No electric vehicle is ready for the mainstream markets. It is not a ready technology. Like anything ECO green or otherwise if it can not perform and function in the value perimeters as what we are now using for the same purpose then it needs far more work to be viable for the general public. A vehicle like the Volt would need to cost no more then 25k. It would need to go at least three hundred miles on a ten minute charge with all the usually accessories working. The performance should be in line with a 200 plus horse power relative torque V6 gasoline engine. The battery package needs to be replaceable for no more then $2000. This would make perfect sense for the general public. The car would simply sell like wild fire with those specs. I always said I would love to drive an all electric pick up truck. I would buy one in a heart beat if it had the same performance and value or greater then what I am driving now. The truth is they are not even close to releasing such criteria in the automotive market. For the foreseeable future it will be gas and diesel and we need to just get use to those facts. Stop the politics as we still need to function in a fossil fuel world and we certainly do have those rescores hear and now. If they can product the future sooner then later I am all for it but do not punish us because it hasn't been developed yet for the general public.
You guys have a point, but as a 30 year manufacture in the toy and hobby industry, I can remember saying the same things about electric model cars and aircraft for instance some 35 years ago. I too though it was ridiculous to charge a model that would fly or run underpowered at best for 30 minutes to get 4 minutes of play time. Never the less the purists proved us all wrong and kept pushing forward, and then came the lap top computers pushing the Lypo industry into a frenzy in turn making them smaller and more affordable and efficient.
Next the cell phone industry applying even more speed to research and development with small hand-held phones that were the size of building bricks only five years prior. Today it's a way of life and that same little battery that was once $100.00 is a throw-away and costs a few dollars at best.
This techknowlogy filtered into the hobby industry and has all but replace the once common nitro powered engine industry with small and efficient 3-phase motors that make two and three times the power when compared to the gas engines. Today you charge for 15 minutes and fly for 75% at power levels exceeding their gas counterpart, that's amazing to say the least. How about a consumer available R/C car from my friends at Traxxas that sells for only $500.00 that tops out at, get this, not scale speed but a true 100 MPH!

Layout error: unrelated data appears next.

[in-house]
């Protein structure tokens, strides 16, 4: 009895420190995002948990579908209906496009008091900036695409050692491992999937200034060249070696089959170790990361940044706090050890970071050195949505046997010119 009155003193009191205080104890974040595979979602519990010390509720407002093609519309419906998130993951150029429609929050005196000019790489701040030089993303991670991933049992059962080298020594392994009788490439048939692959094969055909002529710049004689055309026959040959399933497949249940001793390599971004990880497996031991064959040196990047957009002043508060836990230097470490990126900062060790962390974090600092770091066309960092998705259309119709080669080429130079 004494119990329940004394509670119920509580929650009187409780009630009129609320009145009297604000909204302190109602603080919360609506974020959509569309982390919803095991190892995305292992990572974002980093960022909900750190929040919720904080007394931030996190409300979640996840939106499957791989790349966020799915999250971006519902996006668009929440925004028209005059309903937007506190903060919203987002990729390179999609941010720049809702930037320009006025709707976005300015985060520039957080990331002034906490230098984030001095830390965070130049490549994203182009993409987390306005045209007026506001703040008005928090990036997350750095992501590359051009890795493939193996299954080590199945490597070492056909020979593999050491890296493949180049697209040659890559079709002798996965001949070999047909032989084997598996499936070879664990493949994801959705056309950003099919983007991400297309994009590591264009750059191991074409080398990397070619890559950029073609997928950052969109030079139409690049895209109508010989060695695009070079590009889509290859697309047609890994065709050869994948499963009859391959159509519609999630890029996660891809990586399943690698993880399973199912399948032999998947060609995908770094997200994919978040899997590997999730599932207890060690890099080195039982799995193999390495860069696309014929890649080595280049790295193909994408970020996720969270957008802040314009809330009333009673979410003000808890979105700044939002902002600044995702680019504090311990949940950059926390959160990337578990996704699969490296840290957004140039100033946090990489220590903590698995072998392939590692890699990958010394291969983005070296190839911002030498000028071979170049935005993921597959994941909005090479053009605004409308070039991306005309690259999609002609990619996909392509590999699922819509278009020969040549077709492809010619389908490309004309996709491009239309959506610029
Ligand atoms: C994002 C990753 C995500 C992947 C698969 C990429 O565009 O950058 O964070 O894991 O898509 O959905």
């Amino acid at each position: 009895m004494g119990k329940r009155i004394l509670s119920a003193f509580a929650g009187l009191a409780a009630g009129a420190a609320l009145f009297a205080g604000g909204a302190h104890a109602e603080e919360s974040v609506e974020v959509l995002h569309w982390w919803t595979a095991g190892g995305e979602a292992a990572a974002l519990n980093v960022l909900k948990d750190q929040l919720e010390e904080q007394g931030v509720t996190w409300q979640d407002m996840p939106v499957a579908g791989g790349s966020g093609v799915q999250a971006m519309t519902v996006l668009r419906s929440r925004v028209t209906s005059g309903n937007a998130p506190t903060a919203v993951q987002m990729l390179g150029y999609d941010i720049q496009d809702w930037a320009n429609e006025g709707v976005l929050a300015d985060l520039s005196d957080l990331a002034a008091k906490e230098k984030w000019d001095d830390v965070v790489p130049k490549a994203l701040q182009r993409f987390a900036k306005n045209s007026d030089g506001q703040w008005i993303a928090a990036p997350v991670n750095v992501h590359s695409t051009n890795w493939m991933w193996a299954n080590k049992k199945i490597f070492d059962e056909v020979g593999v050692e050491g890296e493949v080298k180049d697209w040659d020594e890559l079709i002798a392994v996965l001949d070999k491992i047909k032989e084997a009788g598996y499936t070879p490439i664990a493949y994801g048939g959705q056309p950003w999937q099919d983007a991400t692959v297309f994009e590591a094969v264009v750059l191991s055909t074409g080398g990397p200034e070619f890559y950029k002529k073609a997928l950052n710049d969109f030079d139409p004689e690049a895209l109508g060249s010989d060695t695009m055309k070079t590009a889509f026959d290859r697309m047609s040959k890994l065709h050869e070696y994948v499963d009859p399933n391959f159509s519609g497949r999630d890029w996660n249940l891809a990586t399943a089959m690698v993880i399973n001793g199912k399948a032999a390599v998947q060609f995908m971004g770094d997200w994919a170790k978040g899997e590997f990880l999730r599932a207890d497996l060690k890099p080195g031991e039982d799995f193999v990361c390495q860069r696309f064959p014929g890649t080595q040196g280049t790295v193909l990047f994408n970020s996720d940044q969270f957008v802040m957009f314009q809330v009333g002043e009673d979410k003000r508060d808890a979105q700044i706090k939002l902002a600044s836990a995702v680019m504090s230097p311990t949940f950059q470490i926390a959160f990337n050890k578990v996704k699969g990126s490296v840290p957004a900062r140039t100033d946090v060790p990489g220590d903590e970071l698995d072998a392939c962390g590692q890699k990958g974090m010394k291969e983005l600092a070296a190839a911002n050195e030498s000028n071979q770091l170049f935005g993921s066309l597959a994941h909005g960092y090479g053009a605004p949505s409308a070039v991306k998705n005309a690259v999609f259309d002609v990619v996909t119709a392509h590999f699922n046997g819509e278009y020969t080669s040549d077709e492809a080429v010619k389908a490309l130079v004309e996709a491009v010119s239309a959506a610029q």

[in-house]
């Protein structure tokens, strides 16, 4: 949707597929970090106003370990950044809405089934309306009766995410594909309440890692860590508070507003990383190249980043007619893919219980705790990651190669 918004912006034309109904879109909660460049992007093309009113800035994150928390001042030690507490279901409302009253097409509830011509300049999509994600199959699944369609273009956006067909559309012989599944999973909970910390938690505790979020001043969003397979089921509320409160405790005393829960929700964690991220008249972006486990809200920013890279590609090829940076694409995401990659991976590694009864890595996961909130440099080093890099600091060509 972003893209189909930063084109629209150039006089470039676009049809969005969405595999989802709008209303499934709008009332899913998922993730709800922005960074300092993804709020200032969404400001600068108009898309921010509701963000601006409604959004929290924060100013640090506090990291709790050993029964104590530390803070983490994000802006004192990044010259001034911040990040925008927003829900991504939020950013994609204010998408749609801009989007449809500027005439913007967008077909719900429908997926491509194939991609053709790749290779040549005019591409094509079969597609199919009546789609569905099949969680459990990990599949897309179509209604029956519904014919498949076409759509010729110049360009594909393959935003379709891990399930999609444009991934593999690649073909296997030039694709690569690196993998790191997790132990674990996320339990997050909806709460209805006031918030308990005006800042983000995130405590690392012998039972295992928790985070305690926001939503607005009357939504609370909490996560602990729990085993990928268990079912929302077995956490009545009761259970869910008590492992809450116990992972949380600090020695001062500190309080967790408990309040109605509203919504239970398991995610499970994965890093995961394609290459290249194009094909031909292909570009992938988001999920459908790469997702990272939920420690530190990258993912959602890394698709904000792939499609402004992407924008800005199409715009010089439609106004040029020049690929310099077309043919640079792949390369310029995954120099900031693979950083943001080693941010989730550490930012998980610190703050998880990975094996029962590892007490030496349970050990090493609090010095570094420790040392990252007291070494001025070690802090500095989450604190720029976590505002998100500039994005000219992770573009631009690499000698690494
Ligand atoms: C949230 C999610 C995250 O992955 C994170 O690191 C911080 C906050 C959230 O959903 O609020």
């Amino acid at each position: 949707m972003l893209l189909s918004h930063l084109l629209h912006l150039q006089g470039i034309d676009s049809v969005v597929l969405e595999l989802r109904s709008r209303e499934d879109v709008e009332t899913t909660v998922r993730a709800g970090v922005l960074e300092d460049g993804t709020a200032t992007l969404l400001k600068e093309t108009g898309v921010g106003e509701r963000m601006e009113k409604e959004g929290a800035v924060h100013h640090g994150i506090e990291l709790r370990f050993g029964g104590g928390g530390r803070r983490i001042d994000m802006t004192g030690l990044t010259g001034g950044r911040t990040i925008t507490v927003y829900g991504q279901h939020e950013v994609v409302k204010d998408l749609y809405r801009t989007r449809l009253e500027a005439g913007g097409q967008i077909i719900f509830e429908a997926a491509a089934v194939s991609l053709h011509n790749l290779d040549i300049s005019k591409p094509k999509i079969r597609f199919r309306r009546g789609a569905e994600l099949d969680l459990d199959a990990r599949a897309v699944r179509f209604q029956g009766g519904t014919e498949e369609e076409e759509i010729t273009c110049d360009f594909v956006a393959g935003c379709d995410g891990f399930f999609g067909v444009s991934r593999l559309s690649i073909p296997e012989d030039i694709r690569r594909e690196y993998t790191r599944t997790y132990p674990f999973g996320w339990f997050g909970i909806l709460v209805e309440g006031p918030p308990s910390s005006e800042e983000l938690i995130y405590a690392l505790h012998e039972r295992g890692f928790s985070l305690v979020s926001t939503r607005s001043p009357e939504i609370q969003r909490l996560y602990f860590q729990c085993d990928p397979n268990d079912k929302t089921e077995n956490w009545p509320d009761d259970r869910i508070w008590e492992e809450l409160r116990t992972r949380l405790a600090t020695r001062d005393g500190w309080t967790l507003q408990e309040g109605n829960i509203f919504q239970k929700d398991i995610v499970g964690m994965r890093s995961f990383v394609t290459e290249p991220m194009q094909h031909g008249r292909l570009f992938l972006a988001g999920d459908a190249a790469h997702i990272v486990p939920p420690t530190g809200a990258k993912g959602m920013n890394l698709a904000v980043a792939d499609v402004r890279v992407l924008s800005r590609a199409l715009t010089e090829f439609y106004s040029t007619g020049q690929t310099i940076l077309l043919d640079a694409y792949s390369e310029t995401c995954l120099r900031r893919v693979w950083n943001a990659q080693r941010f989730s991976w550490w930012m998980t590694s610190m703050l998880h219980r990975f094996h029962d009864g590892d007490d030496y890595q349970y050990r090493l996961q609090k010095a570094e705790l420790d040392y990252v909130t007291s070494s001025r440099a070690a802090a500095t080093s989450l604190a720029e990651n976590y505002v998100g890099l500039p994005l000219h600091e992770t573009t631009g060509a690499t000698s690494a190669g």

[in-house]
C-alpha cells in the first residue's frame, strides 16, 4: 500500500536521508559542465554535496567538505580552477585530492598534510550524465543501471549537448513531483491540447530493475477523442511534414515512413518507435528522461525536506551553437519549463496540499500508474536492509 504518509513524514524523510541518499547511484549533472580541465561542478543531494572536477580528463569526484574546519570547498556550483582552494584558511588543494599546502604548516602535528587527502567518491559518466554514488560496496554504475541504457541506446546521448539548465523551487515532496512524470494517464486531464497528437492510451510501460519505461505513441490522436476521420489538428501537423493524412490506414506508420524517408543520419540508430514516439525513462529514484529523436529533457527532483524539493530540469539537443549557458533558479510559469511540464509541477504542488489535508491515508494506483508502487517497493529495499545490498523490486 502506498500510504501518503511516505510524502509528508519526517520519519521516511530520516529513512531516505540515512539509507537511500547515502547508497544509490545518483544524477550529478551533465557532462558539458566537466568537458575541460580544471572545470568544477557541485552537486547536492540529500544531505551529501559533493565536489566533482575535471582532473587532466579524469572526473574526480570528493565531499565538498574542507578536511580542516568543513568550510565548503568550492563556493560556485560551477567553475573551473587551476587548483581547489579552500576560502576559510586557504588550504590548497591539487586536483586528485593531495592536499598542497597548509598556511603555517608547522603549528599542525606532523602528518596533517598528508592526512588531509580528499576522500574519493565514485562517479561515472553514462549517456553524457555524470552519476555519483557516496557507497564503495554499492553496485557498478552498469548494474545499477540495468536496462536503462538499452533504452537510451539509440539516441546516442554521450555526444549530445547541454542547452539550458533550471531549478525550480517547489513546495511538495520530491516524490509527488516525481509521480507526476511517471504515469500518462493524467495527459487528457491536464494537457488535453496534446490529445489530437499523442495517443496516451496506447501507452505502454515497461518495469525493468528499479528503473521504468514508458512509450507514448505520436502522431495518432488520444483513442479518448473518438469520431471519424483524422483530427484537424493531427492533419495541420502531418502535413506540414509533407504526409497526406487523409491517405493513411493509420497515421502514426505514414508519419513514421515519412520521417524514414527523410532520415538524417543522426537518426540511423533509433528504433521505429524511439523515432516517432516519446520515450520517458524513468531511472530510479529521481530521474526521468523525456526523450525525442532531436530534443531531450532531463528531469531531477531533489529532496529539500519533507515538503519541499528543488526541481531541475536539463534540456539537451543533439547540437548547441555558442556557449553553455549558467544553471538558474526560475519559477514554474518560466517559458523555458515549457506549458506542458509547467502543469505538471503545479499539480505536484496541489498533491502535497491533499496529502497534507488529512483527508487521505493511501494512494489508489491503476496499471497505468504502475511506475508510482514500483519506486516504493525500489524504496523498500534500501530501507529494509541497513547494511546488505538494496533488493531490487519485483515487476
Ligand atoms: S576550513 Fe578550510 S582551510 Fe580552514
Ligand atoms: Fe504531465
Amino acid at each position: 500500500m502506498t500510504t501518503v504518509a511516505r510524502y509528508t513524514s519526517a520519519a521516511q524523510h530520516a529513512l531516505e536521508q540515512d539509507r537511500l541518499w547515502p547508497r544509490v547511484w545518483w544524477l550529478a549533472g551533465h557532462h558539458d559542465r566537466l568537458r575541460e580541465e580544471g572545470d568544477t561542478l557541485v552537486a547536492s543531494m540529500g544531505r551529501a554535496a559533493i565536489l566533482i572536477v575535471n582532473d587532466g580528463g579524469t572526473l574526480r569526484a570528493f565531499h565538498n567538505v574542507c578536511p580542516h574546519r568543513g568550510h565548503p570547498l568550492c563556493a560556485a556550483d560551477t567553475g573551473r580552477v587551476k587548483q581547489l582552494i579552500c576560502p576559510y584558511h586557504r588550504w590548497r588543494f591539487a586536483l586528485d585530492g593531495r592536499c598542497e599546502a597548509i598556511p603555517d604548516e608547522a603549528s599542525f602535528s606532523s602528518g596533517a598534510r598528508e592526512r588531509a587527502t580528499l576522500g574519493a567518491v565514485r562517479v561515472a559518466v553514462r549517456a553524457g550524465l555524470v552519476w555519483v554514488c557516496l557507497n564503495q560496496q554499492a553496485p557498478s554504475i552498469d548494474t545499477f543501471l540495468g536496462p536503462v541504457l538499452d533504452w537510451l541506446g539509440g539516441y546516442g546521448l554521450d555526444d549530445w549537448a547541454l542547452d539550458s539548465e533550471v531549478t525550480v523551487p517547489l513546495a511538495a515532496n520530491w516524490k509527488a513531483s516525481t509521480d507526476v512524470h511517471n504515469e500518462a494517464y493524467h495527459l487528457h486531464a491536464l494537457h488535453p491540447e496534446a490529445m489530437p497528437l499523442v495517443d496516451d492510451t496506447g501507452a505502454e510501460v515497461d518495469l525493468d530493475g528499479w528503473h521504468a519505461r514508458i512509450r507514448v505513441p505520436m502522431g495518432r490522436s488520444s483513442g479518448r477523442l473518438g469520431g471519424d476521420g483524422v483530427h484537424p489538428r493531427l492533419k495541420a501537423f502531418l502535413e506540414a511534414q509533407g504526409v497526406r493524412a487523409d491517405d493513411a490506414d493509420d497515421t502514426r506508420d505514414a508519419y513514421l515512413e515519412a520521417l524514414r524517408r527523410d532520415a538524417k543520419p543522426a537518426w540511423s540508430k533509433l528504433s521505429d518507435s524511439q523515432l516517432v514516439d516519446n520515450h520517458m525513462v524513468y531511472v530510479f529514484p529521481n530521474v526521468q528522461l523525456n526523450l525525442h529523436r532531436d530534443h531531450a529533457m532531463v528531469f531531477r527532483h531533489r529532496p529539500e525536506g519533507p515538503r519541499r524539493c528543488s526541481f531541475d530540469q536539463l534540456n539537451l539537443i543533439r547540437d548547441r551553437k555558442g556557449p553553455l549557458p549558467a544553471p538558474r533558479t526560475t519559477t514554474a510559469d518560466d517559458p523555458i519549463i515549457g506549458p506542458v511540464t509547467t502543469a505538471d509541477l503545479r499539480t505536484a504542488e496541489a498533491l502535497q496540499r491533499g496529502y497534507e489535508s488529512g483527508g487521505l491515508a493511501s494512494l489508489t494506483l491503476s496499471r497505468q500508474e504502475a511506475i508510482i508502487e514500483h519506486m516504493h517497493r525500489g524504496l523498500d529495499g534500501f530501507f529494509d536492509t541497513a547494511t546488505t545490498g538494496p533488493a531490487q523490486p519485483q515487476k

I am not a purest by no means, I a manufacture of those prehistoric gas engines because that's what I know. It has been right for me and my customers the past 30 years since my innovation into the industry, but that's doesn't mean it is the best and most efficient method forever. Of course I know electric is more efficient than fossile fuel, it's a simple fact or we would be powering our big trains by a driveline and transmission.
As primitive and expensive, and even inefficient as something such as the Chevy Volt is, it is necessary that we proceed full force and there are seats available for those who are interested. This can only do what the computer did for the telephone, and the telephone did for the hobby and toy industry, if we allow an industry to develop.
My ideas, concept, and products were laughed at 30 years ago by those that feared a new direction, and today it is the norm on a worldwide level. I have learned allot about concepts ideas, and how the average relate to them and shun them for reasons of fear of change, usually conceiled by excessive costs. I too fell into that catagory many times. I also know that one day soon, as much as I don't like to run electric model boats that make no noise that they will too become the norm. They will be quieter, faster, and easier to run, or simply "different" to only you and me reading this now.
If that day comes soon enough and I am still in my industry, I will probably move in that market direction, and those who worked excessivly hard, spent too much money on inefficient electric cars will more than likely be responsibile for why I will be able to market an affordable 100 MPH R/C large scale model boat.
To hold my ground for lack of knowledge, ego or reasons unknown would only make me a dinosaur, and you know what happed to the dinosaurs...
What may not be right for us today, may be normal for our Grandchildren tomorrow. Tony C.
I agree as long as private capitol is the sole source of design build. Private innovation. The government has not the constitution authorization in being in business of banker, designer, builder etc. etc. It may offer incentives as long as every dime is returned with interest. Something we where lied to about with both GM and Chrysler. We are not to invest. Investors invest and sometimes they lose and win. The government is not to be in that position. This also must be authorized by the people though Capitol Hill as by the congress and senate. You do not jump in as CEO of anything and fire/hire then dissociates the actual bond holder's divvy out the business as you see fit to unions and foreign interest as this administration has. We are to innovate in hopes we can overcome adversities with manufacturing for the betterment of all including the earth.